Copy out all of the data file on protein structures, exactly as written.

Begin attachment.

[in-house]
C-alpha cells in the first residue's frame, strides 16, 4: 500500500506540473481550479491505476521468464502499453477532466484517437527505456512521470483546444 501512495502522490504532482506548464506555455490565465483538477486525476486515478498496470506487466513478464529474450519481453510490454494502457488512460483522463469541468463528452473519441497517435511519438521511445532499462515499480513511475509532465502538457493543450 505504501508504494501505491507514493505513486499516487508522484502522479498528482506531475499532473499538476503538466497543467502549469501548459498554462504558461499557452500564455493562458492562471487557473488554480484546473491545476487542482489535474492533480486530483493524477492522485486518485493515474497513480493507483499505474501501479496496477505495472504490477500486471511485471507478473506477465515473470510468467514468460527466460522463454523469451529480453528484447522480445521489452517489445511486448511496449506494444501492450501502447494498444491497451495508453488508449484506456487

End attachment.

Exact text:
[in-house]
C-alpha cells in the first residue's frame, strides 16, 4: 500500500506540473481550479491505476521468464502499453477532466484517437527505456512521470483546444 501512495502522490504532482506548464506555455490565465483538477486525476486515478498496470506487466513478464529474450519481453510490454494502457488512460483522463469541468463528452473519441497517435511519438521511445532499462515499480513511475509532465502538457493543450 505504501508504494501505491507514493505513486499516487508522484502522479498528482506531475499532473499538476503538466497543467502549469501548459498554462504558461499557452500564455493562458492562471487557473488554480484546473491545476487542482489535474492533480486530483493524477492522485486518485493515474497513480493507483499505474501501479496496477505495472504490477500486471511485471507478473506477465515473470510468467514468460527466460522463454523469451529480453528484447522480445521489452517489445511486448511496449506494444501492450501502447494498444491497451495508453488508449484506456487